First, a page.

Cognoscenti Cognoscenti

Support the news

Women, War And Male Acceptance

Women have historically reached military milestones as soon as barriers against them were lifted. They were ready. It was the men who were not. But the tide may be turning. In this photo, U.S. Army Capt. Kristen Griest, left, of Orange, Conn., stands in formation during an Army Ranger School graduation ceremony, Friday, Aug. 21, 2015, at Fort Benning, Ga. (John Bazemore/AP)
Women have historically reached military milestones as soon as barriers against them were lifted. They were ready. It was the men who were not. But the tide may be turning. In this photo, U.S. Army Capt. Kristen Griest, left, of Orange, Conn., stands in formation during an Army Ranger School graduation ceremony, Friday, Aug. 21, 2015, at Fort Benning, Ga. (John Bazemore/AP)
This article is more than 5 years old.

Last week, Capt. Kristen Griest and 1st Lt. Shaye Haver became the first women to graduate from Army Ranger School. The historic occasion was well covered by the media, and rightly so. Their achievements are a sign of tremendous progress by women, but I think they are a sign of even more meaningful progress by men.

Not to belittle the accomplishments of Capt. Griest and Lt. Haver, but surely they were not the first women in America capable of making it through Ranger School. They were merely among the first who were allowed to try. Such has been the path of other trailblazing military women: the first to attend West Point (1976), the first to fly combat aircraft (1993), and the first to serve on nuclear submarines (2011).

As we celebrate historic firsts, however late they come, we should demand to know what took so long.

Women reached those milestones as soon as the barriers against them were lifted. The breakthroughs didn’t come after years of failed attempts. The women were ready. It was the men who were not.

When the Navy lifted the ban on women in combat in 1994, I was assigned to the first nuclear aircraft carrier with a co-ed crew. Like many of my female shipmates, I already had experience at sea. I was a qualified Surface Warfare Officer who knew how to drive a ship and run a division. We hit the deck running, so to speak, and the same thing would have happened had the ban been lifted five or 10 years earlier.

Consider the experience of women in WWII: the WASPs (Women Airforce Service Pilots) were technically civilians but they served so capably that the commanding general of the U.S. Army Air Forces, Henry “Hap” Arnold, admitted, “Now in 1944, it is on the record that women can fly as well as men."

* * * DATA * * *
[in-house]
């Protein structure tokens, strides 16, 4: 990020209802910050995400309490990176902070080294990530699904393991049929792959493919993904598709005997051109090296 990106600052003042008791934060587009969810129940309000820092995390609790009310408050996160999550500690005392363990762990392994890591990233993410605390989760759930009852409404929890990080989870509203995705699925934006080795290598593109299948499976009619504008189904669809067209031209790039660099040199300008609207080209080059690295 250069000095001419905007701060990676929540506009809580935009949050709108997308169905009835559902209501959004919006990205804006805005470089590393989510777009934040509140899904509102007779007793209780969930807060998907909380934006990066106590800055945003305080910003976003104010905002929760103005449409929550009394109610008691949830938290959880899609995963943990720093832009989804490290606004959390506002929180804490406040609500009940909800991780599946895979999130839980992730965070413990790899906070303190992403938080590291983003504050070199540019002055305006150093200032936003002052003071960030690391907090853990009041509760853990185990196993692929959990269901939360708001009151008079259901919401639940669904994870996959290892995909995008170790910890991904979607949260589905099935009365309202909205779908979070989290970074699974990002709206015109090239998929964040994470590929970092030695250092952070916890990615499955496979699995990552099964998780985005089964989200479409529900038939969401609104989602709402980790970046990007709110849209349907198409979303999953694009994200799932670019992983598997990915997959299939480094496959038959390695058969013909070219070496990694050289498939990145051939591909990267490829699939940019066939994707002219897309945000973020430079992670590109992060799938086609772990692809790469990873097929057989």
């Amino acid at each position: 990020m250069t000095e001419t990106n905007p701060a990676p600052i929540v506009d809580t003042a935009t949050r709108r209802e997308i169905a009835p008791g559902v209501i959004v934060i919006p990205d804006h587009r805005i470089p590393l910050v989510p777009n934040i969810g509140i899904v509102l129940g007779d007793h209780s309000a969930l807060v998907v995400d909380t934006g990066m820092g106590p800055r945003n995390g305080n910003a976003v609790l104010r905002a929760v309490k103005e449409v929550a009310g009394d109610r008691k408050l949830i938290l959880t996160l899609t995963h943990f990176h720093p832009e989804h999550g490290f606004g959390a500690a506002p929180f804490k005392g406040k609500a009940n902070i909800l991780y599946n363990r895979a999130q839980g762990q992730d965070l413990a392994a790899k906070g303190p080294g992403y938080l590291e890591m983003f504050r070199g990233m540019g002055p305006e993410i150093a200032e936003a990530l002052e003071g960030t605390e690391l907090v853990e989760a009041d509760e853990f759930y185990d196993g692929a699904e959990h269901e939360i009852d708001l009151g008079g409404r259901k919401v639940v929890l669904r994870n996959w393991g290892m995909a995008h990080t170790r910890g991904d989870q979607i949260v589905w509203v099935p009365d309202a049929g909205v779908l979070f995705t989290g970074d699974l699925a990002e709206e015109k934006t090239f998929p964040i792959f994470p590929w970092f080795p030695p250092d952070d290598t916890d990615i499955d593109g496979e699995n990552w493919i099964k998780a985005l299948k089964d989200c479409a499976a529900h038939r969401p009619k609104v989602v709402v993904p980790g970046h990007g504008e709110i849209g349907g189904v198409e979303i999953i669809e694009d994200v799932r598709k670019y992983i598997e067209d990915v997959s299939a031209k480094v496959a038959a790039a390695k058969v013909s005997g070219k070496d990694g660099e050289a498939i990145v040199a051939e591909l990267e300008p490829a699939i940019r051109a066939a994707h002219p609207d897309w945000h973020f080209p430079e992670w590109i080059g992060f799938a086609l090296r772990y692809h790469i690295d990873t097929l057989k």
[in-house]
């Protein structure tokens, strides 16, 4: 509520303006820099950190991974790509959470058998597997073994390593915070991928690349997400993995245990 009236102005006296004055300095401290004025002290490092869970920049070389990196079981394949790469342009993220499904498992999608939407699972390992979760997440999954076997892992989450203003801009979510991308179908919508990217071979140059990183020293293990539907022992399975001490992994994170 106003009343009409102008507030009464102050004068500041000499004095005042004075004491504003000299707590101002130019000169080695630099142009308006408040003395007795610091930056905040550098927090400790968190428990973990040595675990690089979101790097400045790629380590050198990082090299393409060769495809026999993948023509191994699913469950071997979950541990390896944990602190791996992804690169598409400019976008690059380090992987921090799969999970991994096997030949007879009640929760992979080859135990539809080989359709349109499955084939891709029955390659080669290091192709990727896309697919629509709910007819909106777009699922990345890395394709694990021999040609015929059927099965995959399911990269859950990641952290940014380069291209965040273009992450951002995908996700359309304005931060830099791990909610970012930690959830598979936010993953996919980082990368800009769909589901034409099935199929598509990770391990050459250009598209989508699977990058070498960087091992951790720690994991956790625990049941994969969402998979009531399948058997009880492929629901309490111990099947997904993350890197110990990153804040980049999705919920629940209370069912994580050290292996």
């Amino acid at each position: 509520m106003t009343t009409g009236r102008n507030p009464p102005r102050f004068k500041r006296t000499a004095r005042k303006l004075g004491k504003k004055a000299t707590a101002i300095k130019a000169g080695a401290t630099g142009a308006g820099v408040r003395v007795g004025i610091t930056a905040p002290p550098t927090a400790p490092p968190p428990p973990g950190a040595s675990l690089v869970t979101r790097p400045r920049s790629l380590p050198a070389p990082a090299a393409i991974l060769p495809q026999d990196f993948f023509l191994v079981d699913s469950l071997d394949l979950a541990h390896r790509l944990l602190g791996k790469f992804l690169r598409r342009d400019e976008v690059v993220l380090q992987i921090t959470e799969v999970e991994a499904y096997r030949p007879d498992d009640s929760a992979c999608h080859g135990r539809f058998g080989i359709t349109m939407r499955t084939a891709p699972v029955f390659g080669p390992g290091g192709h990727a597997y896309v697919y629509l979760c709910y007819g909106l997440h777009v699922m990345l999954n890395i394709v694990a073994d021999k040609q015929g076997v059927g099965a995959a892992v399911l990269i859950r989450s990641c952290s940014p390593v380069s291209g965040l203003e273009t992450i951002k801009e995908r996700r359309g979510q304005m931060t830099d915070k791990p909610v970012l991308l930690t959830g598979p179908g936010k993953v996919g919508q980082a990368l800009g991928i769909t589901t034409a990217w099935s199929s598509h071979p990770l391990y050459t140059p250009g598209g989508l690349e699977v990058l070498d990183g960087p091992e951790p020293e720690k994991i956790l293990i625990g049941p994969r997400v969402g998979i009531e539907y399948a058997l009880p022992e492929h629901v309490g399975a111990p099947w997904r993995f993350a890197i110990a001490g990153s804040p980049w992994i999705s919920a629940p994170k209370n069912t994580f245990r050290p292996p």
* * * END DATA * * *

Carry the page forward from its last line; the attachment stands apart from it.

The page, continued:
U.S. Army First Lt. Shaye Haver, center, and Capt. Kristen Griest, right, pose with other female West Point alumni at last Friday's graduation. (John Bazemore/AP)
U.S. Army First Lt. Shaye Haver, center, and Capt. Kristen Griest, right, pose with other female West Point alumni at last Friday's graduation. (John Bazemore/AP)

On the record or not, the men in charge didn’t change the exclusion policy. The Army and Navy didn’t allow women to fly military aircraft again until 1974. The opportunity to fly in combat wasn’t made available until 49 years after Hap Arnold observed that women were perfectly capable of flying all sorts of aircraft.

As we celebrate historic firsts, however late they come, we should demand to know what took so long. Every day that military jobs remain closed to women is another day that our fighting forces are a little less effective.

Thanks to bold moves by former Secretary of Defense Leon Panetta (who demonstrated the kind of progress more military leaders need to show), most of the remaining exclusions are gone or soon will be. But the most prestigious front-line combat roles remain closed to women, including the role of Army Ranger.

The women were ready. It was the men who were not.

Maybe that will change now that two women have graduated. Like many of the other women who were “first” at something, these two hit the ball out of the park. The press conference on Aug 20. featured high praise for both female officers from their fellow graduates. Second Lt. Zachary Hagner confessed that when he could go no further carrying a heavy machine gun, nine male soldiers declined to help him, claiming they were "too broken, too tired." Capt. Griest was the only one who stepped up.

Lt. Michael V. Janowski, who was Lt. Haver’s “ranger buddy” for part of the training, credited her with motivating him to succeed. “I probably wouldn’t be sitting here if it weren’t for Shaye,” he said, adding, “I would trust her with my life.”

History will remember Capt. Griest and Lt. Haver as “firsts,” but let’s not discount the meaningful progress made by men like Lt. Janowski and Lt. Hagner. They now know that a combat unit that includes Capt. Griest and Lt. Haver is better for it.

And a military that allows the best to serve, regardless of gender, is a better military. What are we waiting for? Keep making progress, guys. The time has come.

Related:

Laura McTaggart Cognoscenti contributor
Laura McTaggart is a U.S. Navy veteran and a management consultant specializing in nonprofits.

More…

Support the news